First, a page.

Rather than attempting to respond to reasoned arguments which are amply supported by evidence, he has chosen instead to try to impugn the author's integrity and damage his reputation. He does that on the basis of his own misreading of one secondary quotation. That shows a significantly different goal than trying to give answers to the questions that Jewish people face.
Someone who is interested in real answers to real questions is not afraid to confront the evidence. Someone who is unwilling to confront the evidence is interested in something else.
I hope this is helpful.


FOOTNOTES in the quoted text from chapter 9. TORAH SHE’B’AL PE
2. Mayer I. Gruber, "The Mishnah as Oral Torah: A Reconsideration," Journal for the Study of Judaism, Vol. XV, 1984, P. 115 n.13
3. cf. Gen. 26:5
15. All peoples and cultures (and probably every person as well) accumulate traditions. Traditions are an almost indispensable part of life.
Given that, it was inevitable that traditions would develop concerning the fulfillment of Torah. As Hayim Donin noted, “The Written Torah commands us to ‘bind them as a sign upon your hands and as frontlets between your eyes.’ This reference to tefillin leaves us in the dark as to how they were to be made up, what they were to consist of, how they were to be donned... The Written Torah prescribes capital punishment for various crimes. What legal rules and procedures had to be followed before such a verdict could be handed down? What were the limitations? The Written Torah does not say.” Hayim Halevy Donin, To Be a Jew, Basic Books, 1991, P. 26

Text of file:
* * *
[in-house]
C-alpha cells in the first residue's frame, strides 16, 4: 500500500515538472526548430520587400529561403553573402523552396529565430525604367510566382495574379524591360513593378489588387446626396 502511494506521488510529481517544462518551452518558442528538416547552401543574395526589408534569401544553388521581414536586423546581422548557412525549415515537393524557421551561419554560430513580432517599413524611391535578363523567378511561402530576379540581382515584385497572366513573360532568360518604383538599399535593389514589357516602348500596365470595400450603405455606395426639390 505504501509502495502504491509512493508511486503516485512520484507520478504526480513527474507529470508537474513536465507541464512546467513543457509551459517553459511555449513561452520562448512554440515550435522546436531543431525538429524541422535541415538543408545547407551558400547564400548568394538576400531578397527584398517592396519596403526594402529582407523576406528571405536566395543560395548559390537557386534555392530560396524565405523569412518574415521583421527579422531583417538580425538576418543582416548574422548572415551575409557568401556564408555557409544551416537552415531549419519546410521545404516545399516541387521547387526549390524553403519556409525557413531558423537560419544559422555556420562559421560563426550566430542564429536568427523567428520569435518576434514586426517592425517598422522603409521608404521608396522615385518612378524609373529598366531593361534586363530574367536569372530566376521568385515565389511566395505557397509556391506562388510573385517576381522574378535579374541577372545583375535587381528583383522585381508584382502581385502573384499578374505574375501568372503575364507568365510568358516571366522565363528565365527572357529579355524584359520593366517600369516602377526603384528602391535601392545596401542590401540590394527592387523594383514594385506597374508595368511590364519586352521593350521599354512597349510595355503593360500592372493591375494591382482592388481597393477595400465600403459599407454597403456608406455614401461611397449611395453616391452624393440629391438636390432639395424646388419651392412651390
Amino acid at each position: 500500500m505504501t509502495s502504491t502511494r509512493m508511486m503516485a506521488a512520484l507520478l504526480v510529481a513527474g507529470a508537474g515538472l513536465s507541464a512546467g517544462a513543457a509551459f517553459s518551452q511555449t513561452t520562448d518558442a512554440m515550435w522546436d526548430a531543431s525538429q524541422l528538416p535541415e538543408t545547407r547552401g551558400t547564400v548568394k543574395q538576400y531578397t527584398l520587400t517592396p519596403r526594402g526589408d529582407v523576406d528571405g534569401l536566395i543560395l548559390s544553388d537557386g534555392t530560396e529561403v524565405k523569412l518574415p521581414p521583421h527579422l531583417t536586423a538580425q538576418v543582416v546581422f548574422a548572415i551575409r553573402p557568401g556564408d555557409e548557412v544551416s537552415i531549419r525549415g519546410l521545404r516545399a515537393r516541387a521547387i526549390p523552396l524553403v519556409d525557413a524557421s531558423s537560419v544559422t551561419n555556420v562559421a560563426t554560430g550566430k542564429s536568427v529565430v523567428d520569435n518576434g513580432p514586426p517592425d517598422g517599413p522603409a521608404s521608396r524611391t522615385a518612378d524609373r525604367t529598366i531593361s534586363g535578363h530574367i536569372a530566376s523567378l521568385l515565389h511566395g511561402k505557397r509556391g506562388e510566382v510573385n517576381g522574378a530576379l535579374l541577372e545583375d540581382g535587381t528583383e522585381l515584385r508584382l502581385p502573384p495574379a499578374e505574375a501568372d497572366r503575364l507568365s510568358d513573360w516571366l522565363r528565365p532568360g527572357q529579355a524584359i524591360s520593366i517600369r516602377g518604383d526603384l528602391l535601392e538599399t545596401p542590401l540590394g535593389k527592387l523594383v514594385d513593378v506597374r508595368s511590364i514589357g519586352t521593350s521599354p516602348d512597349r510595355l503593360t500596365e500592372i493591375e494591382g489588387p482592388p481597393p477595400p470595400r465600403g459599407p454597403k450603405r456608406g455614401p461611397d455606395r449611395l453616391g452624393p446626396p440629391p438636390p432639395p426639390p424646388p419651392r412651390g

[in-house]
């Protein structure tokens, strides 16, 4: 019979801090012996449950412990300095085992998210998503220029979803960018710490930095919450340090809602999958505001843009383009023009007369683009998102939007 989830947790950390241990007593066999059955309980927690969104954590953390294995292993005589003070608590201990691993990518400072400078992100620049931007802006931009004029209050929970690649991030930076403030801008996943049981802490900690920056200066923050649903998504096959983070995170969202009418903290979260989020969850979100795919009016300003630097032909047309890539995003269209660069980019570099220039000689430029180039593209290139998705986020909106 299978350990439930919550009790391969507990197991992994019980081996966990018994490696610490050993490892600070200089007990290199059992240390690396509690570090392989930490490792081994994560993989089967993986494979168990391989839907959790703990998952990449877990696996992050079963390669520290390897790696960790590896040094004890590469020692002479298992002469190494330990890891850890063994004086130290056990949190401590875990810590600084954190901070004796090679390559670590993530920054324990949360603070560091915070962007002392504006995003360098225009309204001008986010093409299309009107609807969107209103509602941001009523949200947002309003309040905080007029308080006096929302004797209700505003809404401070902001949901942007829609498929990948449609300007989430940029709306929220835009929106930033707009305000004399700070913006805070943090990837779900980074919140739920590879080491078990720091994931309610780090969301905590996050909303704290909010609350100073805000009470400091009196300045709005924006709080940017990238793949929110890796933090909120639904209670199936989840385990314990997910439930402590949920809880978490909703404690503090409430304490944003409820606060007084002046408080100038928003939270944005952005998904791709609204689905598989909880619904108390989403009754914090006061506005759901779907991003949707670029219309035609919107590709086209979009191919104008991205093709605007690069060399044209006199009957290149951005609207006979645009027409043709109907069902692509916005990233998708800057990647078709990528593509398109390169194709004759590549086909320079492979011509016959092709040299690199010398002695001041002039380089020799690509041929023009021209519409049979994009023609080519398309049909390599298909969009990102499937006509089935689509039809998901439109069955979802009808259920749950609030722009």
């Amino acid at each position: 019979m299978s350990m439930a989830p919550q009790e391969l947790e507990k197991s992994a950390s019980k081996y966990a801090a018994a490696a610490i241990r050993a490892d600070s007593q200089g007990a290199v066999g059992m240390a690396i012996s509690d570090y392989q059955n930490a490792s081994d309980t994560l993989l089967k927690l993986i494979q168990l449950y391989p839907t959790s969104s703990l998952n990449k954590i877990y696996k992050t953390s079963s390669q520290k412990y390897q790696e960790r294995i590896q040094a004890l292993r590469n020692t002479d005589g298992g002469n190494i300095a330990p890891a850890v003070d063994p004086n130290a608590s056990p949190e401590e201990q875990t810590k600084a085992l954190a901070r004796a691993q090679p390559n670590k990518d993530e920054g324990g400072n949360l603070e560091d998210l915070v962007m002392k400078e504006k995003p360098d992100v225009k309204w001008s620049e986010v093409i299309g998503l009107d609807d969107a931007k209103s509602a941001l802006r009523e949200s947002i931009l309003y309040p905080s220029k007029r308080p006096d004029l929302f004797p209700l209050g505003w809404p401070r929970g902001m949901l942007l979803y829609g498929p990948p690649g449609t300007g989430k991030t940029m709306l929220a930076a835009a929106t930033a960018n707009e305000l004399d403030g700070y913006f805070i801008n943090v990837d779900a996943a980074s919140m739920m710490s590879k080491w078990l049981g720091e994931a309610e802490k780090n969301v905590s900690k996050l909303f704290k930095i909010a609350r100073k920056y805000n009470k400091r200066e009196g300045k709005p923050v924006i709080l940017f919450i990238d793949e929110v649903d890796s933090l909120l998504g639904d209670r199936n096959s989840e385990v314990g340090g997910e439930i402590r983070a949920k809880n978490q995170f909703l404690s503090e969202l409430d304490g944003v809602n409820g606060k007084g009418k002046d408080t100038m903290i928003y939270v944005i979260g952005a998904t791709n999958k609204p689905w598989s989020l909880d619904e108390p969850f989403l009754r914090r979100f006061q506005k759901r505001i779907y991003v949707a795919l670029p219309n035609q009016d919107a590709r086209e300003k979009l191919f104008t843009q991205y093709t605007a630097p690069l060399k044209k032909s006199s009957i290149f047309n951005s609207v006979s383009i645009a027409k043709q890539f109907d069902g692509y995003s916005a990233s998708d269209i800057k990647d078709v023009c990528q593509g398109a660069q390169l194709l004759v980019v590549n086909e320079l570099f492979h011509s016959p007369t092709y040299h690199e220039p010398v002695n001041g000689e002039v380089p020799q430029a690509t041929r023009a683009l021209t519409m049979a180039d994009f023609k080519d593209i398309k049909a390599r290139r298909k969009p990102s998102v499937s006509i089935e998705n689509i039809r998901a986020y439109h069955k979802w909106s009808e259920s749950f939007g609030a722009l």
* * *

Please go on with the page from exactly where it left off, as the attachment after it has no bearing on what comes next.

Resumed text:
In terms of tefillin, it could be argued that the lack of specificity indicated God’s indifference to the particulars; and in terms of judicial procedure, it could be argued that God had clearly laid out the principles for making judgments. While that may be so, the tefillin and the judicial inquiry still had to be made in some particular way. That would inevitably lead to the development of tradition or sets of different traditions. The issue that concerns us here is the claim that the source of the Pharisaic and rabbinic tradition is God, not man.
16. Baumgarten, J.M., "The Unwritten Law in the Pre-Rabbinic Period," Journal for the Study of Judaism, Vol. III, no.1, 10/72, P. 15
17. C. Apion, II., xv, §152, in A. Lukyn Williams, Talmudic Judaism and Christianity, S.P.C.K., London,1933, P.46
18. Josephus, Antiquities of the Jews 13,16,2
19. Josephus, Antiquities of the Jews 13,10,6